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  • Musical Theatre in Europe 1830–1945 ed. by Michela Niccolai and Clair Rowden
  • Sarah Gutsche-Miller
Musical Theatre in Europe 1830–1945. Ed. by Michela Niccolai and Clair Rowden. Pp. xviii + 479. Speculum Musicae, 30 (Brepols Publishers n.v., Turnhout, 2017. €110. ISBN 978-2-503-57766-1.)

This collection of essays, despite its generic title Musical Theatre in Europe, brings together a series of contributions that focus specifically on popular European musical theatre, primarily from the nineteenth century. The volume is part of a growing field of nineteenth-century popular music studies, and its greatest value is in calling attention to works, genres, theatres, and trends that until recently have received little scholarly consideration. Nineteenth-century European musical theatre comprised a vast number of different genres and venues and included several extraordinarily popular 'light' genres. As the editors themselves note in their introduction, nineteenth-century genres were fluid, with frequent interactions between 'high' art and entertainment, subsidized and commercial stages. Understanding one facet of musical theatre of any period depends on a knowledge of all concurrent genres and practices. These essays for the most part offer preliminary glimpses into the complex theatrical world of nineteenth-century Europe, focusing on specific works, genres, and theatres rather than examining cross-currents or the cross-pollenization of popular entertainment with 'high art' theatre.

Almost all of the essays in this volume stem from a conference. While several essays provide context and perspective, others are short, sometimes superficial glimpses into narrow topics. The articles have also been published in their original languages, which include English, French, Spanish, German, and Italian (all have English abstracts). The array of topics is somewhat haphazard, again because of the volume's origins in a conference that had an open call for papers; and indeed, the editors acknowledge that this is far from being a comprehensive study. Nevertheless, several of the chapters complement each other nicely, with different views of a given topic.

Operetta receives by far the most weight, with thirteen of the nineteen essays devoted to different manifestations of the genre in different countries. This no doubt follows from operetta having a more extensive history of scholarly research than other popular genres. Both Stephanie Schroedter and Jacek Blaszkiewicz propose new approaches to Offenbach research. While most chapters mention dance only in passing, Shroedter's essay demonstrates [End Page 565] that Offenbach's music was literally suffused with dance rhythms. Some, she argues, were choreographed and made visible, others were not danced but rather were only audible, serving to underscore the narrative, delineate character, and contribute to the audience's understanding of characters' emotions. Schroedter provides a vast number of examples of dance used by Offenbach in myriad ways along with an in-depth example of how dance works in the score, staging, and narrative of Orphée aux enfers. Blaszkiewicz examines Offenbach's use of street cries in Mesdames de la Halle (1858), which he reads as a music-theatrical memorial to old Paris, then quickly vanishing under Haussmann's transformation of the cityscape. Offenbach's score includes direct quotations of cries notated and published a year before the work's premiere—a volume received by critics as a nostalgic tribute to a lost way of life—and was created alongside several literary works that also dealt with the changing urban landscape.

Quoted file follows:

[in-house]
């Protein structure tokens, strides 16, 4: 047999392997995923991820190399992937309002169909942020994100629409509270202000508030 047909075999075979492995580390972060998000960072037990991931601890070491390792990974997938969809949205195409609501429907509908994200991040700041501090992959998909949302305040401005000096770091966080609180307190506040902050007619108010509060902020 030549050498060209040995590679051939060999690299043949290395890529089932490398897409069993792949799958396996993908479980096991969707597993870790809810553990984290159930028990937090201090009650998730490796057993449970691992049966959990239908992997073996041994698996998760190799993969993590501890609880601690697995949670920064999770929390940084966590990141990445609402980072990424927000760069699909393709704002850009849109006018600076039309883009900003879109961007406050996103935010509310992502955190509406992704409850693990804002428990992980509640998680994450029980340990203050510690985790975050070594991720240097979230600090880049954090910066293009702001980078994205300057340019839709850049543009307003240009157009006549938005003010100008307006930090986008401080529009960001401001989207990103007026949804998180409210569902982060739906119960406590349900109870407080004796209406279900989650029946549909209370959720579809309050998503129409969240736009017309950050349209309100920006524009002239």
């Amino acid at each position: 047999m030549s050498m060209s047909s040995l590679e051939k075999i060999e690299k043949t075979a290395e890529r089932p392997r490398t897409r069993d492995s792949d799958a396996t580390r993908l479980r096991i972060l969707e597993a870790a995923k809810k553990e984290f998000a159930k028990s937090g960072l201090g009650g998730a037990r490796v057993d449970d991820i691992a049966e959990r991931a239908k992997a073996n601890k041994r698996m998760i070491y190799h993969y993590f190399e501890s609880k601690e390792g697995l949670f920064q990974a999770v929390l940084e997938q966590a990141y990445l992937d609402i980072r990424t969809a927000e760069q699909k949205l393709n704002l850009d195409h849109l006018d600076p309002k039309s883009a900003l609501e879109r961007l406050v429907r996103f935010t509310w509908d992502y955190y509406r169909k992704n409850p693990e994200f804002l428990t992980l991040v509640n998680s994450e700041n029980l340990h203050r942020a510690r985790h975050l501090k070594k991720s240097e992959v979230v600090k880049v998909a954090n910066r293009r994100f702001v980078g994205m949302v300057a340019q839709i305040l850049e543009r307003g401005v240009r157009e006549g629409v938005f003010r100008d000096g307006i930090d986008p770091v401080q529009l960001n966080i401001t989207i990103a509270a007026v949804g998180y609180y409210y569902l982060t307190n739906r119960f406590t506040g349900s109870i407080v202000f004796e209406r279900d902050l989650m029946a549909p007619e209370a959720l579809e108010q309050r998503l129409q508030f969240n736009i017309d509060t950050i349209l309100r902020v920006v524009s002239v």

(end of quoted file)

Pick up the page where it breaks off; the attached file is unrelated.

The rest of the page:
Clair Rowden and José Ignacio Suárez García turn their attention to parodies. Rowden explores the rich history of Faust parodies that graced the Paris stage in 1869, moving from opera to opéra-bouffe, to comédie-vaudeville and café-concert parody, and finally to the revue fin d'année. Her study offers a window into the complex cultural landscape of the time by tracing intertextual references across genres and theatres, both elite and popular. Suárez García's chapter looks at parodies of Wagner's dramas, with analyses of three different works that parodied Lohengrin for early twentieth-century Spanish audiences. With Marion Linhardt's chapter, we move to Viennese operetta for an exploration of the different types of spaces that shaped the production of the genre, from the stages themselves to the shifting urban socio-political...


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